The No. 1 seed is further out of view.
And the Chiefs are starting to become within the Broncos’ view.
The Chiefs fell 20-17 to the Bills on Sunday, doomed once more by the absence of a fourth-quarter comeback. This one came with some argument. We’ll get to that.
The Chiefs now stand two games shy of the Ravens for the AFC’s No. 1 seed, and the Chiefs’ lead in the AFC West is at just one win.
Here are the five observations from immediately after the game:
1. The fourth-quarter comeback?
I covered it extensively during the week, and it’s just as relevant Sunday as it was beforehand:
The Chiefs special-sauce ingredient for years has been the fourth-quarter comebacks.
The Chiefs had three chances to take the lead in the fourth quarter, but they produced all of three points from them.
Which actually represented an improvement. The field goal to open the final quarter represented their first points while opening a drive trailing in the fourth quarter all season.
It’s long been the separator. Once more, it’s their reason for a loss.
But it would’ve looked a lot different, if not for this:
2. The penalty flag
A familiar foe.
We — and by we, I mean viewers — were robbed of one of football’s best plays of the year.
By a foot.
And a helmet.
Patrick Mahomes hit Travis Kelce for 25 yards, who stopped his pursuit of the goal line and lateraled across the field for Kadarius Toney to take it the final 24 yards for a touchdown.
Ah, but the flag.
By letter of the rule, Toney lined up with his helmet and foot over the football, making him offside and negating the play.
It led to an angry-as-we’ve-ever-seen-him Patrick Mahomes, who needed to be restrained by teammates from arguing with the sideline official who threw the flag.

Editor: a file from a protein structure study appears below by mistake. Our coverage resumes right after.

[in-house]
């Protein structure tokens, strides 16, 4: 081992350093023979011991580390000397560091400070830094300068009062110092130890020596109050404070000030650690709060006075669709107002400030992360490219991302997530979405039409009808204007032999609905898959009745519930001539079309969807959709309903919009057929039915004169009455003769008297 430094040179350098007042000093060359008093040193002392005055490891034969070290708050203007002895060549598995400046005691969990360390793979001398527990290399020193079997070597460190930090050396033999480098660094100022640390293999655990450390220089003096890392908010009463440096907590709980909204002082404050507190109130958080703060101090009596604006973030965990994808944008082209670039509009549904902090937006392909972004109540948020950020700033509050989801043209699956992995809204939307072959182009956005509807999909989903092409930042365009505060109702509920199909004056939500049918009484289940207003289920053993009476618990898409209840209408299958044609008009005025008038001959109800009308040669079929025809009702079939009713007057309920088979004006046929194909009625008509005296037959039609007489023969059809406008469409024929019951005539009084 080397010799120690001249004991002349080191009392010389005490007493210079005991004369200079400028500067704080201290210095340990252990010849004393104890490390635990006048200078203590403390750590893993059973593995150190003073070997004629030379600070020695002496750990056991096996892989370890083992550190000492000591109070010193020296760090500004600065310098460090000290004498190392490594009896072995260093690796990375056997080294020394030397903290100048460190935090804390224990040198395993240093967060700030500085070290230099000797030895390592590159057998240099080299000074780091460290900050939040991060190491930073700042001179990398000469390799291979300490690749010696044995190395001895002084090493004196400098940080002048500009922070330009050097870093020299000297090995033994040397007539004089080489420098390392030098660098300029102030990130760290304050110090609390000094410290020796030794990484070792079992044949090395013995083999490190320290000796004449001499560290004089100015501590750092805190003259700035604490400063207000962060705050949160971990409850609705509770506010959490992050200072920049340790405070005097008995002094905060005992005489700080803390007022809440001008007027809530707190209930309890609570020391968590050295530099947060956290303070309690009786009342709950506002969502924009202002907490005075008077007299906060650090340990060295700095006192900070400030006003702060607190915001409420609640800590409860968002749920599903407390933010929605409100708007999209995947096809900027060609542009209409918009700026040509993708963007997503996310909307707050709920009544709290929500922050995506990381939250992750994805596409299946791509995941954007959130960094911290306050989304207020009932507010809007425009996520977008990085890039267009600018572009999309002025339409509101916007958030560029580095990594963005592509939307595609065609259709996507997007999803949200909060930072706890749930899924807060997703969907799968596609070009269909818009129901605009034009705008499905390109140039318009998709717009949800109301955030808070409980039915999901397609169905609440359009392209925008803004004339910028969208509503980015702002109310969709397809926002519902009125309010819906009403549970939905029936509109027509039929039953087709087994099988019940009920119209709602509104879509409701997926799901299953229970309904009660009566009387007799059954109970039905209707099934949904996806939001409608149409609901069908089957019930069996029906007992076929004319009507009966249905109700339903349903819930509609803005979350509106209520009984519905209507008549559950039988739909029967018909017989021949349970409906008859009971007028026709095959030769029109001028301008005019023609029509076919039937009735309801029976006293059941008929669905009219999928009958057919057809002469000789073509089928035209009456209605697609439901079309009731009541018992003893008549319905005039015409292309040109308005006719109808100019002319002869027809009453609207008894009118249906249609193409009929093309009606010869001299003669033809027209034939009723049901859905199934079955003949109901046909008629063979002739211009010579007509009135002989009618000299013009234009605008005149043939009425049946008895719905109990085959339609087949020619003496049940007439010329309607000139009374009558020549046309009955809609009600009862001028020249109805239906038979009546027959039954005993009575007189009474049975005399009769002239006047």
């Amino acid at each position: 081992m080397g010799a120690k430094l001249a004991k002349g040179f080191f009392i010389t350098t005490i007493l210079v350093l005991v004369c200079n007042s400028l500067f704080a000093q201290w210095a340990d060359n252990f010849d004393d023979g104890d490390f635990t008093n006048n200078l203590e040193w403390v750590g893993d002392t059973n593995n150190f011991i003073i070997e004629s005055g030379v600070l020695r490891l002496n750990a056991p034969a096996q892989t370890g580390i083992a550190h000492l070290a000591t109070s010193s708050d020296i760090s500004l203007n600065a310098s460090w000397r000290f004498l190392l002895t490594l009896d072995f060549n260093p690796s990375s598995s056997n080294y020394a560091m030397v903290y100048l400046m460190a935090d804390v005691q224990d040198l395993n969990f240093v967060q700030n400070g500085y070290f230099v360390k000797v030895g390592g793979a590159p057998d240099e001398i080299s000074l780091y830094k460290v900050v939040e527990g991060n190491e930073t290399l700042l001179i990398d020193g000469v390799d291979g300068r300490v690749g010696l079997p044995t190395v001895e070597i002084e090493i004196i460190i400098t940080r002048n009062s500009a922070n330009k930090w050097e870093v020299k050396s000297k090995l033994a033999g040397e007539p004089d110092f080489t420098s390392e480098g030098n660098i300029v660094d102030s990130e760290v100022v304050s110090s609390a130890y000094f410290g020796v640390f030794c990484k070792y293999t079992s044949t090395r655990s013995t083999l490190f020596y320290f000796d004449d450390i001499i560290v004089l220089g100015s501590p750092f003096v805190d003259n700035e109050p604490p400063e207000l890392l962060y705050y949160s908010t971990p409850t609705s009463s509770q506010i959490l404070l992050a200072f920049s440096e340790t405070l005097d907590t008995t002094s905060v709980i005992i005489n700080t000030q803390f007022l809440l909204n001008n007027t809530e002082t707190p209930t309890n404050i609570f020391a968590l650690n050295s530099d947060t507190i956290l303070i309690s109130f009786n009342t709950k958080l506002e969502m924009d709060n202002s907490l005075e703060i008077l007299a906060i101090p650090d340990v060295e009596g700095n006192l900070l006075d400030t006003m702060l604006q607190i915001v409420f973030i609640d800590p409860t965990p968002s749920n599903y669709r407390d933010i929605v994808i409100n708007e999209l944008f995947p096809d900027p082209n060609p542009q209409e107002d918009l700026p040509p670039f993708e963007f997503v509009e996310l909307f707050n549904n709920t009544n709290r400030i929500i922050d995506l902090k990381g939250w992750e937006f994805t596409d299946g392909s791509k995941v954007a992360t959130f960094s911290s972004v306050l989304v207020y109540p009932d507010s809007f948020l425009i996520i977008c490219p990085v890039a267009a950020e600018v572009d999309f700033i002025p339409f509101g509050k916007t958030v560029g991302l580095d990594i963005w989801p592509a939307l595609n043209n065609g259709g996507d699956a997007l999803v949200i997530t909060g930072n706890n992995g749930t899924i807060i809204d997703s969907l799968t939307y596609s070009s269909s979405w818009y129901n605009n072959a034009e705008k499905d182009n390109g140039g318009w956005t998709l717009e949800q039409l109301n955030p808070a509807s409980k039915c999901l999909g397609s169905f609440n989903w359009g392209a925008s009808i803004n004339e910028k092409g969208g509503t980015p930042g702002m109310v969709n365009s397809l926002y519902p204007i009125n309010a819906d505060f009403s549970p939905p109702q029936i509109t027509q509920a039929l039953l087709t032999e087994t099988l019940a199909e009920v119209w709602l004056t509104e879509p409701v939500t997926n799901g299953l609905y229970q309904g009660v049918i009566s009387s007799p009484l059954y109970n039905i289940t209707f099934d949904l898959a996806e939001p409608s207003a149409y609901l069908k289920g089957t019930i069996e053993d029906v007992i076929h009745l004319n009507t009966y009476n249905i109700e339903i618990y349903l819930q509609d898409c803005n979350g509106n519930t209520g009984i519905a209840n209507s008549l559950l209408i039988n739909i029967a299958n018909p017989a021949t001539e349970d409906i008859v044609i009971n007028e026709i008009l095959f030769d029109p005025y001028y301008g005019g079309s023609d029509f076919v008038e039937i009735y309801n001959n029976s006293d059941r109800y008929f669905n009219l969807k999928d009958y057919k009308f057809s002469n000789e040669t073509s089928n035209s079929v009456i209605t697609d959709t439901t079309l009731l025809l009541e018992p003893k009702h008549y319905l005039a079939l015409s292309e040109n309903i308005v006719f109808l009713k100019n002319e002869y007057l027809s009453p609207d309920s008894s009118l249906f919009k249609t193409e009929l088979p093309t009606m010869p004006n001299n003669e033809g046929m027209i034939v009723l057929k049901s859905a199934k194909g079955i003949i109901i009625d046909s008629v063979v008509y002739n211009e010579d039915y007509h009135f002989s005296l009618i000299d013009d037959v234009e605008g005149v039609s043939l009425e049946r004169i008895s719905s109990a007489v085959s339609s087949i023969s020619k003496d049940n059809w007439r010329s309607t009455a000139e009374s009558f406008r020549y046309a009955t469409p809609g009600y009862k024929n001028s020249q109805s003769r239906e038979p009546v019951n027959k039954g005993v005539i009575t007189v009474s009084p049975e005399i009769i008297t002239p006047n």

But the takeaway? Once more, it puts these guys in the spotlight:
3. The wide receivers
Rashee Rice looks more and more like like he’s going to be a player — even if the second-half fumble killed a promising drive.
On the final drive, Patrick Mahomes targeted him on a play he so rarely likes to throw: the back shoulder throw. He can do some things.
But who else? Rice is about the only wide receiver producing anything. And that’s after an alteration to the rotation.
Marquez Valdes-Scantling had a diminished role, at least in terms of playing time — because you wouldn’t recognize much of a difference in the snaps.
Simply put and frequently put here: In a year in which the Chiefs haven’t gotten enough from their wide receiver room, they most certainly haven’t gotten enough from their top-paid guy.
In his last nine halves of football, Valdes-Scantling has totaled 47 yards.
4. The hurry-up offense
The lone Chiefs drive to result in points in the opening half came after they transitioned to a rarely-used tool.
Their last drive featured their best rhythm and initially the lack of a huddle. How rare is that? As our beat writer, Jesse Newell, pointed out, the Chiefs utilize no-huddle offense less than any team in the league.
It worked. They concluded the drive with a touchdown.
But it’s also a sign of where the Chiefs are — believing they needed to change something, and being willing to have that be something they so infrequently use. Because in regards to the game clock, the strategy didn’t arrive at the best time. It’s the only reason the Bills had a chance to add points before halftime.
The Chiefs clearly prioritized doing anything and everything to try to get the offense going — the back end of it be damned.
5. The slow starts
It ended poorly.
It started poorly.
The Chiefs have totaled all of three first-quarter points in their last three games combined.
Trailed them all after one. Trailed them all by double digits by halftime.
To be fair, the Chiefs offense hasn’t had a whole lot of opportunity in the previous first quarters — but that’s an indication that the defense hasn’t started nearly as quickly, either. In other words, there’s blame to go around for the deficits.
They actually moved the ball well on the opening drive until an interception ended that thought, but their next eight plays in the quarter totaled all of 18 yards.
More and more, it appears the 2023 Chiefs offense is one fazed by momentum — well, or lack thereof.